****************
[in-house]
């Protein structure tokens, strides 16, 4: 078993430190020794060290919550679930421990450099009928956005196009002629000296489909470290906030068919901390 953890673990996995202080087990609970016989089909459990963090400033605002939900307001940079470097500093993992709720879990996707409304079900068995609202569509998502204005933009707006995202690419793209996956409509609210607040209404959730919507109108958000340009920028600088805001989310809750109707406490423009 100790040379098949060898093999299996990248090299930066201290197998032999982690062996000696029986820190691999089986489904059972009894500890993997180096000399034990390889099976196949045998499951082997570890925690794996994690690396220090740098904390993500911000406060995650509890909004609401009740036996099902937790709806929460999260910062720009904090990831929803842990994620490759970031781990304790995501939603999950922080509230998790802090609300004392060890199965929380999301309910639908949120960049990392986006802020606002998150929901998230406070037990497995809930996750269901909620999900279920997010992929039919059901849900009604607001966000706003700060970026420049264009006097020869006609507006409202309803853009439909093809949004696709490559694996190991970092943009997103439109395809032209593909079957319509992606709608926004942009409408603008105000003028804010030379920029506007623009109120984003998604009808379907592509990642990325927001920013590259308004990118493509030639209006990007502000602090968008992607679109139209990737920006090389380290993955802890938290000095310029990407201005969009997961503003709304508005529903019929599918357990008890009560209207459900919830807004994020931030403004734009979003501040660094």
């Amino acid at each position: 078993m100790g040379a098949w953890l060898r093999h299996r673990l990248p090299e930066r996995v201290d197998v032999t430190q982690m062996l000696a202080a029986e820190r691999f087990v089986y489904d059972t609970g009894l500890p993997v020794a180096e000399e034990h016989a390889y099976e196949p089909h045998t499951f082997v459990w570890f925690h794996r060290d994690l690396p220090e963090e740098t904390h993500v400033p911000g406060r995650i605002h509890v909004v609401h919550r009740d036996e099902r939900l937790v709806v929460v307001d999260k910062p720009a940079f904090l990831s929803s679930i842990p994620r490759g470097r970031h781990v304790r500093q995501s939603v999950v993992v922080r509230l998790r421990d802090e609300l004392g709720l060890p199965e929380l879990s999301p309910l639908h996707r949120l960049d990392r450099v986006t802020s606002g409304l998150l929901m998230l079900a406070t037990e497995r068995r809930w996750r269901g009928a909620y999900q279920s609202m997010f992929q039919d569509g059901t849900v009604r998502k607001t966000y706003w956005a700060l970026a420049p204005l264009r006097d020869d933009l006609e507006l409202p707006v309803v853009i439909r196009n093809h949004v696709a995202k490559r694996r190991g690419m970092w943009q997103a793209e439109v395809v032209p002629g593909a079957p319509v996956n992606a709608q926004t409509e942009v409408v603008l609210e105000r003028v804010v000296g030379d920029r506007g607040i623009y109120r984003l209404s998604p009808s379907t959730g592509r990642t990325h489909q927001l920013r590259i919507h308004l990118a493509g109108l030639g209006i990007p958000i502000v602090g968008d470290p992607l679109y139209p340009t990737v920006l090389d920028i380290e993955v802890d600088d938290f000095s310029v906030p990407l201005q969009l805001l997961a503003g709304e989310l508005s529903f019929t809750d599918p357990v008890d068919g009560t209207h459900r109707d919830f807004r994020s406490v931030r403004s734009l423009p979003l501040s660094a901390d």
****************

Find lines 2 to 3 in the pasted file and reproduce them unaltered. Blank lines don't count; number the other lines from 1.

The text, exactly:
């Protein structure tokens, strides 16, 4: 078993430190020794060290919550679930421990450099009928956005196009002629000296489909470290906030068919901390 953890673990996995202080087990609970016989089909459990963090400033605002939900307001940079470097500093993992709720879990996707409304079900068995609202569509998502204005933009707006995202690419793209996956409509609210607040209404959730919507109108958000340009920028600088805001989310809750109707406490423009 100790040379098949060898093999299996990248090299930066201290197998032999982690062996000696029986820190691999089986489904059972009894500890993997180096000399034990390889099976196949045998499951082997570890925690794996994690690396220090740098904390993500911000406060995650509890909004609401009740036996099902937790709806929460999260910062720009904090990831929803842990994620490759970031781990304790995501939603999950922080509230998790802090609300004392060890199965929380999301309910639908949120960049990392986006802020606002998150929901998230406070037990497995809930996750269901909620999900279920997010992929039919059901849900009604607001966000706003700060970026420049264009006097020869006609507006409202309803853009439909093809949004696709490559694996190991970092943009997103439109395809032209593909079957319509992606709608926004942009409408603008105000003028804010030379920029506007623009109120984003998604009808379907592509990642990325927001920013590259308004990118493509030639209006990007502000602090968008992607679109139209990737920006090389380290993955802890938290000095310029990407201005969009997961503003709304508005529903019929599918357990008890009560209207459900919830807004994020931030403004734009979003501040660094």
């Amino acid at each position: 078993m100790g040379a098949w953890l060898r093999h299996r673990l990248p090299e930066r996995v201290d197998v032999t430190q982690m062996l000696a202080a029986e820190r691999f087990v089986y489904d059972t609970g009894l500890p993997v020794a180096e000399e034990h016989a390889y099976e196949p089909h045998t499951f082997v459990w570890f925690h794996r060290d994690l690396p220090e963090e740098t904390h993500v400033p911000g406060r995650i605002h509890v909004v609401h919550r009740d036996e099902r939900l937790v709806v929460v307001d999260k910062p720009a940079f904090l990831s929803s679930i842990p994620r490759g470097r970031h781990v304790r500093q995501s939603v999950v993992v922080r509230l998790r421990d802090e609300l004392g709720l060890p199965e929380l879990s999301p309910l639908h996707r949120l960049d990392r450099v986006t802020s606002g409304l998150l929901m998230l079900a406070t037990e497995r068995r809930w996750r269901g009928a909620y999900q279920s609202m997010f992929q039919d569509g059901t849900v009604r998502k607001t966000y706003w956005a700060l970026a420049p204005l264009r006097d020869d933009l006609e507006l409202p707006v309803v853009i439909r196009n093809h949004v696709a995202k490559r694996r190991g690419m970092w943009q997103a793209e439109v395809v032209p002629g593909a079957p319509v996956n992606a709608q926004t409509e942009v409408v603008l609210e105000r003028v804010v000296g030379d920029r506007g607040i623009y109120r984003l209404s998604p009808s379907t959730g592509r990642t990325h489909q927001l920013r590259i919507h308004l990118a493509g109108l030639g209006i990007p958000i502000v602090g968008d470290p992607l679109y139209p340009t990737v920006l090389d920028i380290e993955v802890d600088d938290f000095s310029v906030p990407l201005q969009l805001l997961a503003g709304e989310l508005s529903f019929t809750d599918p357990v008890d068919g009560t209207h459900r109707d919830f807004r994020s406490v931030r403004s734009l423009p979003l501040s660094a901390d």